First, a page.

NEW YORK, Oct 6 — The Whitney Museum in New York has unveiled its vision for a public art project by David Hammons that would pay tribute to the city’s Hudson River piers.
Called Day’s End, the work takes its inspiration (and its name) from a 1975 work by Gordon Matta-Clark, in which the artist cut openings into the shed then located at the city’s Pier 52.
Hammons, a New York-based artist, has conceived a work consisting of an open structure following the exact outline, dimensions and location of the original shed.
The new work would serve as a sort of “ghost monument’ to the earlier one, according to the Whitney, while making reference to the history of New York’s waterfront and the pier sheds found along the banks of the Hudson during the city’s shipping industry heyday. More recently, those reclaimed piers because a gathering place for the gay community, notes the museum.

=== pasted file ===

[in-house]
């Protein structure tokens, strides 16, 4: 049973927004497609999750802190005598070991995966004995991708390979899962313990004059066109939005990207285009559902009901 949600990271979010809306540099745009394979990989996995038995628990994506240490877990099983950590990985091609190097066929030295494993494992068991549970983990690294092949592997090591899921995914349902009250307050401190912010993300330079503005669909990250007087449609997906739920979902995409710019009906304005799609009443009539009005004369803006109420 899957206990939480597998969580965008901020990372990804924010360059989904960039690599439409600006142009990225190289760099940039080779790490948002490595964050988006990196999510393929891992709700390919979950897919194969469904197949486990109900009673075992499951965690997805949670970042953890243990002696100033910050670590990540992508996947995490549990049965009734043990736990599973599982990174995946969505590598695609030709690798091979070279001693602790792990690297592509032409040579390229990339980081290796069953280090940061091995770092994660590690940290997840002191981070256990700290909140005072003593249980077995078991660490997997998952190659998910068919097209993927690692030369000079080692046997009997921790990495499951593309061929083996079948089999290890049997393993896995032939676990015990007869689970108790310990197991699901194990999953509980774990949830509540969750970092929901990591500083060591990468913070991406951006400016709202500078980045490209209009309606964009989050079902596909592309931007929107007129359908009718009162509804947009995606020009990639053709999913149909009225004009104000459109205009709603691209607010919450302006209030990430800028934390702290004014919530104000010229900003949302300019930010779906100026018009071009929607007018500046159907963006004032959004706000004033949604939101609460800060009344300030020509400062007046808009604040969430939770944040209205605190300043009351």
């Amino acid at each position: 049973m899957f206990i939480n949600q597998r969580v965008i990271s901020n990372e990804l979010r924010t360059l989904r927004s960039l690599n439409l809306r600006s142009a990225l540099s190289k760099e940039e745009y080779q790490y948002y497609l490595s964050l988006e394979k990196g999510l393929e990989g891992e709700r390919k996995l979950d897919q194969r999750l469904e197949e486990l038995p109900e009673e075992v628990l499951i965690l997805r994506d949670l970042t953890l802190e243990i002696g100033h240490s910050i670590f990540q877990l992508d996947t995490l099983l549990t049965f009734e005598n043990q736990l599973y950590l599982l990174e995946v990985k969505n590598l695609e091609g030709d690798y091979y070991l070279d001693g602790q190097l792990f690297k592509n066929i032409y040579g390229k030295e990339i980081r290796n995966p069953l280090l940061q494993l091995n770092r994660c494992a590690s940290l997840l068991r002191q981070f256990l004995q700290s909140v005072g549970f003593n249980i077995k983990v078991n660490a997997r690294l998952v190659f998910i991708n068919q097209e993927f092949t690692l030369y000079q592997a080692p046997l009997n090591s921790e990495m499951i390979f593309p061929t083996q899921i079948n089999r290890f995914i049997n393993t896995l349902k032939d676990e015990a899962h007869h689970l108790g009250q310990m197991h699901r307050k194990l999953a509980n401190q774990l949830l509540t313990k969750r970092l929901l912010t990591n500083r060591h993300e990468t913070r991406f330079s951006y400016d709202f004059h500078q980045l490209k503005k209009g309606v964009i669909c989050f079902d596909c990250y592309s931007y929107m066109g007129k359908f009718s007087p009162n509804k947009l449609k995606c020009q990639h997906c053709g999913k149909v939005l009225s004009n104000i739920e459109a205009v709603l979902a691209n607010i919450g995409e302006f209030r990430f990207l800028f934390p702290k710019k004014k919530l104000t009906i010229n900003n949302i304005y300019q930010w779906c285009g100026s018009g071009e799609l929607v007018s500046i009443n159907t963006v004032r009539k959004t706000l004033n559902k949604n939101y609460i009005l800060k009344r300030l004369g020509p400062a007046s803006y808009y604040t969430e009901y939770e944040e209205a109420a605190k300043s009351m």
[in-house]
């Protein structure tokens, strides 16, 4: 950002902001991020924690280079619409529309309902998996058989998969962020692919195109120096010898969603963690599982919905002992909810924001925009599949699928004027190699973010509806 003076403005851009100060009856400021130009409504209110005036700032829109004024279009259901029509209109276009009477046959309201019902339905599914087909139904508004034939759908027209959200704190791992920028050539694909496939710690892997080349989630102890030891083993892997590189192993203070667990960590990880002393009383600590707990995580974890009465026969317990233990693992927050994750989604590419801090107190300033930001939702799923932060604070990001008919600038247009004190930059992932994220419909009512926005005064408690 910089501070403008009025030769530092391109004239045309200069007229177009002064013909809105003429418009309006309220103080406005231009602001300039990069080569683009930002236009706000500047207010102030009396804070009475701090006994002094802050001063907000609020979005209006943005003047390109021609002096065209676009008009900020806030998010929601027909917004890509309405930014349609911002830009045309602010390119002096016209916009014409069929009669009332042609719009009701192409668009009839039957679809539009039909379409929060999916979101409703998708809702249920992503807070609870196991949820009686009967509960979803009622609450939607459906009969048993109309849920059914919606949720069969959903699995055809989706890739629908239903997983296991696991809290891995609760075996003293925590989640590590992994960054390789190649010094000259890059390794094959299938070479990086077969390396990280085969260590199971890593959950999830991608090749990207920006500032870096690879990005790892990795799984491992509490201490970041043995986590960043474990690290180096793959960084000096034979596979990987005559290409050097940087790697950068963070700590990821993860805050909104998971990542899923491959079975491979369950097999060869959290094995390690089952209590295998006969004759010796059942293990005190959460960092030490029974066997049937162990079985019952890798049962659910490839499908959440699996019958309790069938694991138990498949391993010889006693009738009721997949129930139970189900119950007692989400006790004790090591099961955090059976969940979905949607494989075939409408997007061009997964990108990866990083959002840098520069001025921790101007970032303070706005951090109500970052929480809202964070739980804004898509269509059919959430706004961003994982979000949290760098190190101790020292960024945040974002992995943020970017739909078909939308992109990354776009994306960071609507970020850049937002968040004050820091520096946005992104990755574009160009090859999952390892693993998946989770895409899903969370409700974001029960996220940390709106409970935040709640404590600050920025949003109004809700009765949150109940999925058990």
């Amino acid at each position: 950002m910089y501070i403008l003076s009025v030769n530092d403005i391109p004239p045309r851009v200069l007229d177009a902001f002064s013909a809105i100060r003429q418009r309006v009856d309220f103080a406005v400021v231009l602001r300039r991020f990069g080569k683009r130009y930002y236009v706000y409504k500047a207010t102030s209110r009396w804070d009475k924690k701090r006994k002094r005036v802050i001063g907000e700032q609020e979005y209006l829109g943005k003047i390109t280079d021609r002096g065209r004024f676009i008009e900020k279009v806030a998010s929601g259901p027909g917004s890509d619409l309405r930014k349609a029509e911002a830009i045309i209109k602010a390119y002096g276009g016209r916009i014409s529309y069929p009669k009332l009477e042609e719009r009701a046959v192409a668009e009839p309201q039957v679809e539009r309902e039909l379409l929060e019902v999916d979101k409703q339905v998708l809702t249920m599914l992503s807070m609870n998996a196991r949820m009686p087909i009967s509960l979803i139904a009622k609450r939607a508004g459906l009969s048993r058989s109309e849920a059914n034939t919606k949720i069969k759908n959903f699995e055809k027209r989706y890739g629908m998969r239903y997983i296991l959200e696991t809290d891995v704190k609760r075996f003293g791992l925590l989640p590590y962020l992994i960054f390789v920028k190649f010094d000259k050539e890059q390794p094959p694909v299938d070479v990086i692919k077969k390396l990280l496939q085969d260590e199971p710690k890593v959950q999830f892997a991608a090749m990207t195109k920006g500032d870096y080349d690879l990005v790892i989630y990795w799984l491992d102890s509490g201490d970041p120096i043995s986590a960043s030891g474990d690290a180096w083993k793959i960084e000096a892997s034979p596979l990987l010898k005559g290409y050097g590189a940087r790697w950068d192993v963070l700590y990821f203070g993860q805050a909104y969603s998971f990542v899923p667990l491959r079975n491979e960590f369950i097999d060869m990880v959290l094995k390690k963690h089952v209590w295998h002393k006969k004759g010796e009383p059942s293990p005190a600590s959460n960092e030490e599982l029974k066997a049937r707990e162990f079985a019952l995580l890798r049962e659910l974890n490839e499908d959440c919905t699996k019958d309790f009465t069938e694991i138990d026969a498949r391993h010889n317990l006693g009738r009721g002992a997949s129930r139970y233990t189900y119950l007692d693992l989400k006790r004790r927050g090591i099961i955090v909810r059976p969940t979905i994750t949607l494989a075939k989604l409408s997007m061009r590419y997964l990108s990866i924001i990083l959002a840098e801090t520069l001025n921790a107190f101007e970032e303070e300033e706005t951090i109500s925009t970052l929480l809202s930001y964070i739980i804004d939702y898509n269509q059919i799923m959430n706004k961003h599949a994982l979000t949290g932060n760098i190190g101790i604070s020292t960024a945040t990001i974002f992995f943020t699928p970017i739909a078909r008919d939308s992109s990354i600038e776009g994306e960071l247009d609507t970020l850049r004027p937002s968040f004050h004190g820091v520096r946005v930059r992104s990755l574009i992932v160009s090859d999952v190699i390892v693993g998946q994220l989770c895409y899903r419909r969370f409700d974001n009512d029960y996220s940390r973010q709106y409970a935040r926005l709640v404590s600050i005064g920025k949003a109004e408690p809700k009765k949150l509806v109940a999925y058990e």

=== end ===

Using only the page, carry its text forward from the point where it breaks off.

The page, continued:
The structure would sit on the south edge of Gansevoort Peninsula, affixed to the shore and extending out over the water. It would be open to the public and allow easy access to the riverfront.
Building on the work’s focus, the Whitney intends to spotlight the history of the Hudson River and the Gansevoort Peninsula neighbourhood through oral-history interviews with longtime neighbours, merchants, artists and activists as well as a documentary film.
The Whitney proposed the project to a community board this week and plans to continue to share plans over the coming months. — AFP-Relaxnews